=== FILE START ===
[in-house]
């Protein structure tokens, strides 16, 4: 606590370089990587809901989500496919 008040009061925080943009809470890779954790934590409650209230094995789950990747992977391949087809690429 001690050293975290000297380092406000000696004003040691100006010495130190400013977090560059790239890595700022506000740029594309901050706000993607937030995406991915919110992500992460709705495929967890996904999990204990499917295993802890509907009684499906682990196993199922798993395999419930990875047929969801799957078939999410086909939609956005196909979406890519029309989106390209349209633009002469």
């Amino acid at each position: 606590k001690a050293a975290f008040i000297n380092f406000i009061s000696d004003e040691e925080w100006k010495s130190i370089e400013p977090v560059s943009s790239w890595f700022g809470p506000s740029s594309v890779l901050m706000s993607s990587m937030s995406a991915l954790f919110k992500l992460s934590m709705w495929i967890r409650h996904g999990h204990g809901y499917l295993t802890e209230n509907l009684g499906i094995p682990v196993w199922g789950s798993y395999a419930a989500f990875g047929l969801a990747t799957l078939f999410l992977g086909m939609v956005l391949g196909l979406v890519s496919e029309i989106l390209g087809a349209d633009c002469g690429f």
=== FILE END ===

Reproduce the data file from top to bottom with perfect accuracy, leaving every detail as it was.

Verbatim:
[in-house]
């Protein structure tokens, strides 16, 4: 606590370089990587809901989500496919 008040009061925080943009809470890779954790934590409650209230094995789950990747992977391949087809690429 001690050293975290000297380092406000000696004003040691100006010495130190400013977090560059790239890595700022506000740029594309901050706000993607937030995406991915919110992500992460709705495929967890996904999990204990499917295993802890509907009684499906682990196993199922798993395999419930990875047929969801799957078939999410086909939609956005196909979406890519029309989106390209349209633009002469």
């Amino acid at each position: 606590k001690a050293a975290f008040i000297n380092f406000i009061s000696d004003e040691e925080w100006k010495s130190i370089e400013p977090v560059s943009s790239w890595f700022g809470p506000s740029s594309v890779l901050m706000s993607s990587m937030s995406a991915l954790f919110k992500l992460s934590m709705w495929i967890r409650h996904g999990h204990g809901y499917l295993t802890e209230n509907l009684g499906i094995p682990v196993w199922g789950s798993y395999a419930a989500f990875g047929l969801a990747t799957l078939f999410l992977g086909m939609v956005l391949g196909l979406v890519s496919e029309i989106l390209g087809a349209d633009c002469g690429f």